The Bistro at Red Bank: Still Fresh at 15, Bistro Owner George Lyristis talks the restaurant business, Red Bank, and keeping it fresh.
By Edward Van Embden
It’s between lunch and dinner service and things are quiet at the Bistro in Red Bank. A couple of women occupy a table close to the front window – they’re sharing the restaurant with a four-top in the back – and when their food arrives, one picks up a fork, the other a set of chopsticks.
George Lyristis stands in front of the Bistro's brick oven
The Bistro’s menu has always been a bit schizophrenic. It all at once aims to specialize in sushi, Mediterranean, French and New American cuisine, pizza, and, of course, Asian-fusion, which it was doing long before every restaurant decided to throw a couple of spring roll appetizers on their menus.
In some respects, the whole idea sounds like it shouldn’t work, and maybe, in the wrong hands, it would all be a disaster. In an industry where broad and complex can sometimes eschew simple and delicious, the Bistro is an anomaly. The thing of it is, you see, is that it works here. It has for 15 years.
That’s why they call the Bistro a Red Bank an institution.
“It’s not a gimmick,” Owner George Lyristis said. “We’re always changing and we’re always dedicated to staying current. We love what we do and it reflects in each one of our dishes.”
Lyristis has been moving from the dining room, to the kitchen, to his office where he’s been on the phone with vendors. People have come to expect quality in the food they get here, he said, and that’s not going to change.
He also rejects the notion that the seemingly odd assortment of dishes on his menu somehow doesn’t make sense. Clearly, he’s gotten this question before. That’s why he’s got an executive chef in Jorge Manino and an executive sushi chef in Danny Soto making sure that their respective areas of expertise stay theirs.
In the restaurant’s entryway are newspaper reviews and magazine features hanging up on the wall. Plaqued and shellacked. Most of them are a testament to the big splash the restaurant made when it first opened – the hip new spot in New Jersey’s revitalized hip city.
It’s been more than a decade since most of them were written. Even presented prominently on wood behind a shinny gloss, the magazine pages and newspaper articles have yellowed over time. In restaurant years, the Bistro is old hat, the granddaddy of downtown Red Bank’s finer dining movement.
Lyristis, taking a few minutes from his schedule to sit down, falls into the trap of reminiscing about those days and the initial attention; the Bistro splashed all over print and photo spreads. Even Jon Bon Jovi is a fan, he said. He gave the Bistro a shout-out on the radio, told the world he loved the restaurant, that it was his favorite.
When asked when she gave the Bistro that glowing review, Lyristis casually mentions that it happened, oh, about a decade ago.
“Those were good times back then,” he said.
Sure, things are different now. It’s not that the Bistro has fallen off – yellowed like so many hanging reviews – it’s just that things have changed. The economy tanked and the town’s culture changed. For a fragile ecosystem like Red Bank’s downtown, the faltering economy has spelled disaster for many of its shops and restaurants.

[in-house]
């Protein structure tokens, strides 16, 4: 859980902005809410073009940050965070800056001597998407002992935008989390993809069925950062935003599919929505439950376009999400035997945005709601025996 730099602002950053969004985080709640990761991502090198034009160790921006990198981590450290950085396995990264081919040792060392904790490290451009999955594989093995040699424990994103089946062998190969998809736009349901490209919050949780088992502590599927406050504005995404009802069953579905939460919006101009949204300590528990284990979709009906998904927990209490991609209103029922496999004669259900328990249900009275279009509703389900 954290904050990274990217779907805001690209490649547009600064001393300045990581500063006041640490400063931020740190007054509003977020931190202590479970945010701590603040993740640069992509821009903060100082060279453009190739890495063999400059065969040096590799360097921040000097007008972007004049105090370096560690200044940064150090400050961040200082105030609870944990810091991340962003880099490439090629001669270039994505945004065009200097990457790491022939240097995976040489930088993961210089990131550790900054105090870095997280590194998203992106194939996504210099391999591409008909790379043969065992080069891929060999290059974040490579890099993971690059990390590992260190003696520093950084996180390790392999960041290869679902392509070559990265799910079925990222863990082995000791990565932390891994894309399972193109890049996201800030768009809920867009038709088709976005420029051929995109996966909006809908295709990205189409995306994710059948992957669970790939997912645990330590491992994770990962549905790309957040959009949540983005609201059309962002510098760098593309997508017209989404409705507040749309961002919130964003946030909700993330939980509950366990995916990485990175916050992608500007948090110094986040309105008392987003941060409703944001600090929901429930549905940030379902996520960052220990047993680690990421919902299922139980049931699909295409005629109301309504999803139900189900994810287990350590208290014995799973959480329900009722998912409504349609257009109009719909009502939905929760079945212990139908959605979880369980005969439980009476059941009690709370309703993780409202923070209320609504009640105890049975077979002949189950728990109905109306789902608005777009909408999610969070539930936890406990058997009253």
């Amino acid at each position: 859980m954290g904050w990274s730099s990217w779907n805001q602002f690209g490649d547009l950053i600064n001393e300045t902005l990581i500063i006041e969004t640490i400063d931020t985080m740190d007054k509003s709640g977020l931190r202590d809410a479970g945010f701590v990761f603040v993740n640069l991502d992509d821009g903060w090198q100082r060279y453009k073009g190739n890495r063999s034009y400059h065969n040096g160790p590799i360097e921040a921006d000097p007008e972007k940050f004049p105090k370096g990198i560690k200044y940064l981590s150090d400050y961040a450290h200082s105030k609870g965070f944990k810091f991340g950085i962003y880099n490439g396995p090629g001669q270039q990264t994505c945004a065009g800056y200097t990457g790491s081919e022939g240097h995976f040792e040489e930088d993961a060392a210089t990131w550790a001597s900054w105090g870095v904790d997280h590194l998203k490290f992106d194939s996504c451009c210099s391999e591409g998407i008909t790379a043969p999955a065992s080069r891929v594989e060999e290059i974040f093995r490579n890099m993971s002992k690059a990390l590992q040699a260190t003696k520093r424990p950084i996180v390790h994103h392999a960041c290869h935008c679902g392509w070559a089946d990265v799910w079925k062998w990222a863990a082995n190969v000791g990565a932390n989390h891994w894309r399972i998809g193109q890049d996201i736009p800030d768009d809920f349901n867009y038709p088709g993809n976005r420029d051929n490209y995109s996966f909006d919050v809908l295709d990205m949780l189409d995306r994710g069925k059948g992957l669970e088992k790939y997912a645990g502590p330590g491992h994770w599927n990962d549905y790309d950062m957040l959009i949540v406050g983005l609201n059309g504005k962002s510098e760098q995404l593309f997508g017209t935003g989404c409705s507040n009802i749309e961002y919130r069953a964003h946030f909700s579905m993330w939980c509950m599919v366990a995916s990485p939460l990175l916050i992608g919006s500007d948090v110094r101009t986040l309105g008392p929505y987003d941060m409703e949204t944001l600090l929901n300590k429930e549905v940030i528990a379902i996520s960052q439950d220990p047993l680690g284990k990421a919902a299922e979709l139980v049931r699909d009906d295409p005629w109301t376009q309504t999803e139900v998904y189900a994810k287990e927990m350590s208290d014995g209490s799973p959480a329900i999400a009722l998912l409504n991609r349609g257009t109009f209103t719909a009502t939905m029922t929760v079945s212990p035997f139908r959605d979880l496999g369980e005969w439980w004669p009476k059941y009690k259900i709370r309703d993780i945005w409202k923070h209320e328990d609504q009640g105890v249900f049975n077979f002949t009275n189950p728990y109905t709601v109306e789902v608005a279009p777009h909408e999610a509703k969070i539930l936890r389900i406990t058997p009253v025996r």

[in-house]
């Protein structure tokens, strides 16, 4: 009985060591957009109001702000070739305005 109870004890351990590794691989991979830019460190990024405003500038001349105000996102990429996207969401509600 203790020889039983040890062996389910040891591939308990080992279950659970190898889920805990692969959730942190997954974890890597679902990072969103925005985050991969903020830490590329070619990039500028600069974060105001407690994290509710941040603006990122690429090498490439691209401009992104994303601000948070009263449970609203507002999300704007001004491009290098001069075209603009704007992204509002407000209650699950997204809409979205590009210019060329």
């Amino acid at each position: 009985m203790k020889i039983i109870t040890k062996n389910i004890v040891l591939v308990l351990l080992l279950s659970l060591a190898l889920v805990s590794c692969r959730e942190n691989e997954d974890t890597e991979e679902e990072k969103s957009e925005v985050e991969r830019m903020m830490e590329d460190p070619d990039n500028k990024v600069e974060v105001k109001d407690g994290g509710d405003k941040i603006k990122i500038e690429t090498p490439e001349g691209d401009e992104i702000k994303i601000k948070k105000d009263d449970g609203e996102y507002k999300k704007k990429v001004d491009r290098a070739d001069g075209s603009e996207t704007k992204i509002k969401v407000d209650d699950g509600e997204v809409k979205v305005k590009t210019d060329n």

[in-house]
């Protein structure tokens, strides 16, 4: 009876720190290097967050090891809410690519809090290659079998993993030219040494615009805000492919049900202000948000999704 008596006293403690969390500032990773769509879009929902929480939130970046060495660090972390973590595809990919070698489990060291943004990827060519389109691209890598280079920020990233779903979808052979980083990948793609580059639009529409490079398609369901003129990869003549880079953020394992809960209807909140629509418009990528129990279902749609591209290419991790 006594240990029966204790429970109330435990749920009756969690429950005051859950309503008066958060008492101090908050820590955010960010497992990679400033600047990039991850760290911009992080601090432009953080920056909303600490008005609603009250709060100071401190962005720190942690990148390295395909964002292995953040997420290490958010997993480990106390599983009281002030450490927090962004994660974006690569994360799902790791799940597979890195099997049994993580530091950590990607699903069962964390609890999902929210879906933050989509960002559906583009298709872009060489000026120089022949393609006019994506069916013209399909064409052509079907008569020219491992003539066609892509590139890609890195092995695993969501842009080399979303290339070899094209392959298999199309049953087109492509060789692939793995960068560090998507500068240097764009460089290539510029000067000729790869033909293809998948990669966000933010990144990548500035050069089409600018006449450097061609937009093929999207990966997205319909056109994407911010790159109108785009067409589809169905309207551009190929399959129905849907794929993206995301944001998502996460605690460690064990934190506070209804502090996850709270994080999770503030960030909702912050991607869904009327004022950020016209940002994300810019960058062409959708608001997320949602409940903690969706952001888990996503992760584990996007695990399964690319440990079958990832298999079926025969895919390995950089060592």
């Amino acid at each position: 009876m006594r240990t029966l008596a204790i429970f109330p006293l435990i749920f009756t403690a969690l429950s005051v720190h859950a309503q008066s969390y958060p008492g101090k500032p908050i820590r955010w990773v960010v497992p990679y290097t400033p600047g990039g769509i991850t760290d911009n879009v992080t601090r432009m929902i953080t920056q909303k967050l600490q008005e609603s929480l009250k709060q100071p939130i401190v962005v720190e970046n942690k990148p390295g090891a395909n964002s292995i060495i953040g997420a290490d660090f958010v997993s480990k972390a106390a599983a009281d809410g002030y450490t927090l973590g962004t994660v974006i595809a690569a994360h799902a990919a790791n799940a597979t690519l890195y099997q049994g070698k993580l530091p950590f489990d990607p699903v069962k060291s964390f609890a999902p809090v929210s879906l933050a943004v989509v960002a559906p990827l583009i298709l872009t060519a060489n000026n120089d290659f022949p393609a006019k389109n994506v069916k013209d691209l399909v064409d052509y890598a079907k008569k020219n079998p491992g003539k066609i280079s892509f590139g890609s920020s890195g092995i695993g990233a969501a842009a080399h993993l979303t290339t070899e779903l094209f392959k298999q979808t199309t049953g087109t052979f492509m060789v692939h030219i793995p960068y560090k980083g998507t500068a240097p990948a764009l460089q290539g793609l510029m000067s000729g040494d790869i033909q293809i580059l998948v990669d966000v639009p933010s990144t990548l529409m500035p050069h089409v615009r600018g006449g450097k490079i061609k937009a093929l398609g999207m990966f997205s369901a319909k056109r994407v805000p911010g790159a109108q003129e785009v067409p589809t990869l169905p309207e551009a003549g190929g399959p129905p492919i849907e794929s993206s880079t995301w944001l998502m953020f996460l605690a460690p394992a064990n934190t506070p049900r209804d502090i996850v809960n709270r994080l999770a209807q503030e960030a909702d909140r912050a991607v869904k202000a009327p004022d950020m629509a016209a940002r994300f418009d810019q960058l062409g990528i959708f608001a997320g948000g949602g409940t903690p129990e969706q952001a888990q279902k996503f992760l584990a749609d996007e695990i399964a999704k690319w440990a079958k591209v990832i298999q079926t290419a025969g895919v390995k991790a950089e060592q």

But, the resilience of his restaurant is a point of pride. While empty storefronts stick out like pockmarks on the face of the downtown, the Bistro, one of the originals in that revitalization effort, remains open. There’s a bit of defiance in Lyristis’ voice, too, when he says that while everyone else was closing down, he and his two brothers, Charlie and Taso, with whom he owns the Bistro, were expanding. That expansion is Zoe Bistro, which recently opened in Little Silver.
“Behind the success,” Lyristis said, recalling a history of restaurant ownership that began with his father. “It was failure that drove us to success. You learn a lot from losing money.”
The biggest lesson Lyristis learned came from dad. He opened a catering business but expanded too fast. Ultimately, the venture went under, something Lyristis isn’t willing to see happen to the Bistro.
He’s not willing to let the town go under, either.
Lyristis has been a voice for downtown businesses. Recently, representing the Red Bank business community, Lyristis approached the borough council with a list of suggestions on how it could help improve conditions and make the town more visitor-friendly.
That list, with its eight items covering everything from poor parking to messy sidewalks, was written by Lyristis but co-signed by downtown businesses.
Friend and fellow restaurateur, Anthony Ferrando, the owner of Dish, A Restaurant, and Red Bank’s current culinary darling, jokingly calls Lyristis Red Bank’s self-appointed mayor.
Lyristis has clout, he said, because the Bistro’s been doing it for so long.
For now, Lyristis is looking forward to the future. That’s the immediate future and the big-picture future, if you were wondering. Though he was mum on details, saying he hadn’t yet signed the contract, Lyristis said he’s expanding again. In the very near future, and if things go the way he thinks they will, Lyristis and his brothers will take over one of Red Bank’s other restaurants. They plan on featuring Asian cuisine.
“I don’t fear the competition, I love it. Even if the competition is me,” he said. “There are plenty of people looking for places to eat in town.”
Here, in Red Bank, he said, you’ve got something special. All the Bistro needs to do is ride it out, maintain the consistent quality it always has, and those good old days when the wives of rock stars peg you as their favorite spot will come back around once again.
“I love Red Bank,” he said. “You’ll never see this type of thing anywhere else. It’s tough right now, but there’s a light at the end of the tunnel. Hey, we’re still here.”
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